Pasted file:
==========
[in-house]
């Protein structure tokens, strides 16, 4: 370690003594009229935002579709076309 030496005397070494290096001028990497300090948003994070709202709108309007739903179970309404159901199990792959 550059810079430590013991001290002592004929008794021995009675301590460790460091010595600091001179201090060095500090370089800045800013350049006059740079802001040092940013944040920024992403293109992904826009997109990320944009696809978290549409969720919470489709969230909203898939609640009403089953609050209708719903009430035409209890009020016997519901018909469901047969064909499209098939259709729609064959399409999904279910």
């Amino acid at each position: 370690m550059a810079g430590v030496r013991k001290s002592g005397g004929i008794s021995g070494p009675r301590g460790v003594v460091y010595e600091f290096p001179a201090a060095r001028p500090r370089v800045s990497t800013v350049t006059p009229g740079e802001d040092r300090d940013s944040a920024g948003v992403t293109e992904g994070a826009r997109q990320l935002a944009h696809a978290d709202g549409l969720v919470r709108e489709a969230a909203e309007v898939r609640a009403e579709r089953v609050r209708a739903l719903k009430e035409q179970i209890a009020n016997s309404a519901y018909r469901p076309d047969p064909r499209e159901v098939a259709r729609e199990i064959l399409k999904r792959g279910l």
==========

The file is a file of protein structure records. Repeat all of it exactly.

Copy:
[in-house]
């Protein structure tokens, strides 16, 4: 370690003594009229935002579709076309 030496005397070494290096001028990497300090948003994070709202709108309007739903179970309404159901199990792959 550059810079430590013991001290002592004929008794021995009675301590460790460091010595600091001179201090060095500090370089800045800013350049006059740079802001040092940013944040920024992403293109992904826009997109990320944009696809978290549409969720919470489709969230909203898939609640009403089953609050209708719903009430035409209890009020016997519901018909469901047969064909499209098939259709729609064959399409999904279910």
């Amino acid at each position: 370690m550059a810079g430590v030496r013991k001290s002592g005397g004929i008794s021995g070494p009675r301590g460790v003594v460091y010595e600091f290096p001179a201090a060095r001028p500090r370089v800045s990497t800013v350049t006059p009229g740079e802001d040092r300090d940013s944040a920024g948003v992403t293109e992904g994070a826009r997109q990320l935002a944009h696809a978290d709202g549409l969720v919470r709108e489709a969230a909203e309007v898939r609640a009403e579709r089953v609050r209708a739903l719903k009430e035409q179970i209890a009020n016997s309404a519901y018909r469901p076309d047969p064909r499209e159901v098939a259709r729609e199990i064959l399409k999904r792959g279910l």